Most people would agree with Richard Cohen {''It's Time to Limit Terms,'' op-ed, Dec. 7}. This nation must do something about the nearly insurmountable electoral advantages that incumbent members of Congress now enjoy. But limiting the number of terms incumbents can serve seems to me a classic case of overkill.

For one thing, as Mr. Cohen admits, good legislators would be thrown out with bad ones. For another, as David Broder wrote in a column Dec. 5, that ''do nothing'' bunch of incumbents in the 101st Congress actually did a much better job than most people realize.

What's more, term limitation is a solution that focuses on the wrong problem. I don't believe the American people are angry at incumbent politicians per se (for all the blather about throwing the bums out, 96 percent of them were returned). Rather I believe they are angry at the electoral process, which is so unfairly stacked in the incumbents' favor that the voters don't believe they have any real choice.

Thus a solution should be targeted at the process, not at the politician. And as it happens there has been for quite some time a solution that does just that. It is called campaign finance reform. Simply eliminate the huge advantages incumbents have in both the raising and the spending of campaign contributions, and you will have made the electoral process more fair.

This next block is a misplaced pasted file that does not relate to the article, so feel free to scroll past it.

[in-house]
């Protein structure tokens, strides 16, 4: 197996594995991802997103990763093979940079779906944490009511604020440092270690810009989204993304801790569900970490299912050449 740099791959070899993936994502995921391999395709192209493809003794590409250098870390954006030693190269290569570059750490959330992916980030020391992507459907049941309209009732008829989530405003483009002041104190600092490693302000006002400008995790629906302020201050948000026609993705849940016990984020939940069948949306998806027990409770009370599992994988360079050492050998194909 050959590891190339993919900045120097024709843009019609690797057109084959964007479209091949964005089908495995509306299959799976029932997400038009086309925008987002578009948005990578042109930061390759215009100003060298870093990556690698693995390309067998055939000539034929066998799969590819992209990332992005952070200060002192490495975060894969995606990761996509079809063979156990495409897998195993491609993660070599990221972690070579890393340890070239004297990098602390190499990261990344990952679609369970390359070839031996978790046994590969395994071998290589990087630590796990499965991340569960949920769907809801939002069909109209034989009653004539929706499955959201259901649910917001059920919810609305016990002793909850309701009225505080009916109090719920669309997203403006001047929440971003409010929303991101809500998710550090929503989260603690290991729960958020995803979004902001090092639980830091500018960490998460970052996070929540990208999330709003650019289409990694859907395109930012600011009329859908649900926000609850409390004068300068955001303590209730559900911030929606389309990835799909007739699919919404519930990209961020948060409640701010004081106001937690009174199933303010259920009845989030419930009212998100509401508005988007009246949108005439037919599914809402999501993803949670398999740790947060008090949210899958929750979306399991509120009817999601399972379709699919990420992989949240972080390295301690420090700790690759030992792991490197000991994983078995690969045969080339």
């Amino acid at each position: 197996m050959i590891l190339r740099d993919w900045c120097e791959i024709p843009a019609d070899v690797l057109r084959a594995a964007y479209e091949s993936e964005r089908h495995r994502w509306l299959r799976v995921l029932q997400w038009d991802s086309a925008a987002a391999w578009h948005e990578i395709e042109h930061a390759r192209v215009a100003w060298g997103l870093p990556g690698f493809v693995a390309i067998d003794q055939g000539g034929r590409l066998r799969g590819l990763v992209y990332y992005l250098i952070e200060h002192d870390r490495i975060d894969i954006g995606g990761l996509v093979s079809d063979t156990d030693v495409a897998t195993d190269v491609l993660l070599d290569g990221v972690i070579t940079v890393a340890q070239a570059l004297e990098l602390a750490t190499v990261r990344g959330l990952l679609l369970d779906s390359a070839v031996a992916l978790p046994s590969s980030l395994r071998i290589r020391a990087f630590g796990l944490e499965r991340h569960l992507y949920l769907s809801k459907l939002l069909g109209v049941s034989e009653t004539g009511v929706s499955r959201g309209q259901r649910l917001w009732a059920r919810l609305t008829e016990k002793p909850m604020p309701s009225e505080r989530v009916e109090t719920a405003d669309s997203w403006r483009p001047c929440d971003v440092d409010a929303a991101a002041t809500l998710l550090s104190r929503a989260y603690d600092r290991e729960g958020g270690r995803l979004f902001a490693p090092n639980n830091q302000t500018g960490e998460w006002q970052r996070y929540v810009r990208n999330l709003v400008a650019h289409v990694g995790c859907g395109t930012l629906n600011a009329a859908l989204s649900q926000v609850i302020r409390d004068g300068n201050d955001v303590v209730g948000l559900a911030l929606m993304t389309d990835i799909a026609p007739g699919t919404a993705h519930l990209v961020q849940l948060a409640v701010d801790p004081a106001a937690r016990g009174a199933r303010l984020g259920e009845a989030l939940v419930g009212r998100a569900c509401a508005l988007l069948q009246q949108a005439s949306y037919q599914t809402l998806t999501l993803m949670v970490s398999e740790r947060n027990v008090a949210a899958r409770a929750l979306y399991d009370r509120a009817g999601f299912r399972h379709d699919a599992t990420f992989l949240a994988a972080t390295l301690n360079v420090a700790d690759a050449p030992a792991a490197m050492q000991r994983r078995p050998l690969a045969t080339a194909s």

The result would be campaigns in which the voters got an equal chance to hear both the incumbents and the challengers tell their side of the story as well as weigh the advantages of ''experience'' versus ''fresh blood.'' While Mr. Cohen and others believe such a choice is denied the voters now, they should remember that term limitation would also deny the voters such a choice.


David Broder continues to miss the point on term limitation. His op-ed column "Congressional Sham, Public Cynicism" {Dec. 9} makes the case for campaign finance reform but criticizes term limitation as "irrational" and "punitive."

It is neither. Term limitation addresses a fundamental problem that no amount of campaign finance reform will solve -- the "hunger for reelection," as Mr. Broder himself characterizes it. It is this hunger that causes members to be obsessed with cultivation of special and local interests and results in the pandering and opportunism that too often get in the way of serious legislating.

Would making reelection more difficult make this situation better? Of course not. It is more likely that increasing the vulnerability of incumbents would make them even less inclined to exhibit statesmanship on the tough and politically risky issues that need to be addressed.

Term limitation is a necessary complement to campaign finance reform. Term limitation says to the incumbent that no amount of pandering, opportunism, symbolism and risk avoidance will sustain your incumbency forever. With a career in Congress no longer at stake, perhaps more elected officials would be inclined to "do the right thing."